The Cleveland Plain Dealer asked him to grade himself. It seems Ted failed to learn anything from the mocking Barack Obama received for giving himself a "good, solid B+" last week.
Asked to grade his performance this year, the Democratic leader, heading into a crucial 2010 re-election campaign, coolly said, "certainly a solid B."Holy crap.
Care to explain such a high mark, governor?
"Well, it's because I'm too humble to say a solid A," Strickland said in an interview with The Plain Dealer Monday. "But I think the affairs of this state have been managed responsibly in the midst of the most serious economic recession in many, many decades."
Simply showing up for class never earned me an A when I was in school, Guv.
Grades are given for results. Not attendance.
So, what are the test results at the end of 2009?
Over 1 in 10 Ohioans are out of work.
The unemployment rate skyrocketed 36% in one year.
You've yet to live up to your promise to fix Ohio's education system.
You sacrificed your principles on a gambling proposal the Ohio Supreme Court laughed at.
You raised taxes on Ohioans by 4.2%.
And you've overseen massive turnover in key Administration positions.
Good Lord, man. If that's deserving of an A, or even a B, I'd hate to see what you'd do for an encore.
Additionally, Ted was asked how he's going to solve Ohio's job crisis. His answer?
The governor says an energy bill passed this year and stimulus money coming in for new Ohio Department of Transportation projects in 2010 and other purposes will generate jobs.Sheezus, if that's his stump talking point on job creation, just hand the election to John Kasich right now.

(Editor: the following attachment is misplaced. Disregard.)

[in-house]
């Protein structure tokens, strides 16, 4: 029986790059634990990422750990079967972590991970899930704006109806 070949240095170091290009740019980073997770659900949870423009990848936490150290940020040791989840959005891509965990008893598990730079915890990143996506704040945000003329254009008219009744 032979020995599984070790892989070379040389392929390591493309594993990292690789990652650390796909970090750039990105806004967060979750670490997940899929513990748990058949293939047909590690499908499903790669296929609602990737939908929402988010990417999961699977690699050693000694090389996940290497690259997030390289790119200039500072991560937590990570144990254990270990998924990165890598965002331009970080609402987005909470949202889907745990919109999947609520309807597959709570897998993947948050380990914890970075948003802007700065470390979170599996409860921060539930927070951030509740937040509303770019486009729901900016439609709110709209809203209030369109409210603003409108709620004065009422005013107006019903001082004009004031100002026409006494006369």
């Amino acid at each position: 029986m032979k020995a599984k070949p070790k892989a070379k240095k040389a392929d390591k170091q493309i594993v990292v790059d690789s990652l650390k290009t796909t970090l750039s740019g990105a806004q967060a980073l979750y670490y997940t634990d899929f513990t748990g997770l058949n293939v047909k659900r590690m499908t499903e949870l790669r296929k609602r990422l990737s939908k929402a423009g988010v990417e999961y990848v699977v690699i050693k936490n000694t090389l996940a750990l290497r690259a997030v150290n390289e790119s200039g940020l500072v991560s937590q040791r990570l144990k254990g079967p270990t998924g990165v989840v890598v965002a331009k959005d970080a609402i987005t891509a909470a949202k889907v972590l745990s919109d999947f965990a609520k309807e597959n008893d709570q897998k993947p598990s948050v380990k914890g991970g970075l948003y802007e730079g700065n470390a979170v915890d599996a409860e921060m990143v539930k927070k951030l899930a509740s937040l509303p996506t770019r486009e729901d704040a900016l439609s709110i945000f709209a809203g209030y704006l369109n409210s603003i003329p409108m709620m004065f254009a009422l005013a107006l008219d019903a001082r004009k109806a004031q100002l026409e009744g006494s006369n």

Somehow, an energy bill and some construction jobs will provide long-term gainful employment for the 303,000 Ohioans that have lost their jobs since you became Governor, Mr. Strickland?
That's what you're trying to tell us?
See, this is the problem with the Governor in a nutshell. Rather than try to provide real solutions that will make Ohio more competitive to business than its current 47th ranking business tax climate, he instead continually chooses to kick the can down the road and hope for the best.
Alternatively, 315 days out from the election, Kasich has already intimated that his plan to make Ohio more attractive will include a transition away from the income tax.
Some like to paint this as extreme, which seems strange since 9 other states don't implement a state income tax and yet still average unemployment rates 17.3% lower than Ohio's. Additionally, these same states together average a ranking of 7th in the Tax Foundation's state business tax climate index. Ohio? 47th.
Hmmm....those states without an income tax must be doing something right, eh?
But Ted's solution? One-time, federal stimulus dollars to pay for temporary construction jobs.
That's a plan? That's a solution for 10.6% unemployment?
That's a joke.
Just like his grade.